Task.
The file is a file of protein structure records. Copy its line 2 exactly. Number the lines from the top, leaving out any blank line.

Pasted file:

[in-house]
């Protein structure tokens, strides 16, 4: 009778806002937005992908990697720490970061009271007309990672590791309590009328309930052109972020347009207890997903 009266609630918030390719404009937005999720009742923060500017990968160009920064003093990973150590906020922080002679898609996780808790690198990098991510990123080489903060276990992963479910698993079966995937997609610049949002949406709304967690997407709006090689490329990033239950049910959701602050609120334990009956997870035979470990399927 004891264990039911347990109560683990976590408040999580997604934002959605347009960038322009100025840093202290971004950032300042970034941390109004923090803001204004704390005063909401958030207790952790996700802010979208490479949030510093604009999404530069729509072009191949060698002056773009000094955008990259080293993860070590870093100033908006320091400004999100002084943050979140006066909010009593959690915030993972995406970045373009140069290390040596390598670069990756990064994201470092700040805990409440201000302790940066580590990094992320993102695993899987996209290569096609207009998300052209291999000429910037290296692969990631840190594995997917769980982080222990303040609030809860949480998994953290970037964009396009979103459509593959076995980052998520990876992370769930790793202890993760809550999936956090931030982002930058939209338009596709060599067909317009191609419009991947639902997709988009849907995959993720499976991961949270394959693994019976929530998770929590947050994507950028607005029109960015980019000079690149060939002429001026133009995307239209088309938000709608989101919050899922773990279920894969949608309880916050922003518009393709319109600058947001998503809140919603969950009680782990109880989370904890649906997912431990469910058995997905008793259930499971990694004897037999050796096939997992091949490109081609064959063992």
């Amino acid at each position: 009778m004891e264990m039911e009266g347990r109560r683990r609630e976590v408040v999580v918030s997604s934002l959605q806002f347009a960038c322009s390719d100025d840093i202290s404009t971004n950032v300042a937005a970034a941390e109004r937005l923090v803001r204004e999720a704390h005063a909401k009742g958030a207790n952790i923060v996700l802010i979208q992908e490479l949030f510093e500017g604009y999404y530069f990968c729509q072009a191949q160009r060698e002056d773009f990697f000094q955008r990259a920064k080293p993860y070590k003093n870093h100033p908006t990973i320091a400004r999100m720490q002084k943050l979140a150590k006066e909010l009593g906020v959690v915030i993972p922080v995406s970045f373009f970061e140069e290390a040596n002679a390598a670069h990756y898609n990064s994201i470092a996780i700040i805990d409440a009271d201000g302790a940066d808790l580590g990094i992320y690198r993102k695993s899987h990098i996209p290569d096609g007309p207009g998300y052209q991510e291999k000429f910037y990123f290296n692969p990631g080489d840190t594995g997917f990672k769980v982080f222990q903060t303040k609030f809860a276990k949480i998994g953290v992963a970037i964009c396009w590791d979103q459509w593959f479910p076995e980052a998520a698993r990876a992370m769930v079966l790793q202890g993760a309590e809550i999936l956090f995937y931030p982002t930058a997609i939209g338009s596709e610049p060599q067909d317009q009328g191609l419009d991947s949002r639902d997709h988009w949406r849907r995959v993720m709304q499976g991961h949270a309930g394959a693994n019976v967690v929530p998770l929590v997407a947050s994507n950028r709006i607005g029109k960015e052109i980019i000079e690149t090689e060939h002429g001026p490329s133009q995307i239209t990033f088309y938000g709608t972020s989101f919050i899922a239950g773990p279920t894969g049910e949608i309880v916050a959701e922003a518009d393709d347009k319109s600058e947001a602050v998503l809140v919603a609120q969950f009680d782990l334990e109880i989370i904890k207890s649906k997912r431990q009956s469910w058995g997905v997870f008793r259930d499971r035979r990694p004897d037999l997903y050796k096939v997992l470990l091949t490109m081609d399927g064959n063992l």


């Protein structure tokens, strides 16, 4: 009778806002937005992908990697720490970061009271007309990672590791309590009328309930052109972020347009207890997903 009266609630918030390719404009937005999720009742923060500017990968160009920064003093990973150590906020922080002679898609996780808790690198990098991510990123080489903060276990992963479910698993079966995937997609610049949002949406709304967690997407709006090689490329990033239950049910959701602050609120334990009956997870035979470990399927 004891264990039911347990109560683990976590408040999580997604934002959605347009960038322009100025840093202290971004950032300042970034941390109004923090803001204004704390005063909401958030207790952790996700802010979208490479949030510093604009999404530069729509072009191949060698002056773009000094955008990259080293993860070590870093100033908006320091400004999100002084943050979140006066909010009593959690915030993972995406970045373009140069290390040596390598670069990756990064994201470092700040805990409440201000302790940066580590990094992320993102695993899987996209290569096609207009998300052209291999000429910037290296692969990631840190594995997917769980982080222990303040609030809860949480998994953290970037964009396009979103459509593959076995980052998520990876992370769930790793202890993760809550999936956090931030982002930058939209338009596709060599067909317009191609419009991947639902997709988009849907995959993720499976991961949270394959693994019976929530998770929590947050994507950028607005029109960015980019000079690149060939002429001026133009995307239209088309938000709608989101919050899922773990279920894969949608309880916050922003518009393709319109600058947001998503809140919603969950009680782990109880989370904890649906997912431990469910058995997905008793259930499971990694004897037999050796096939997992091949490109081609064959063992």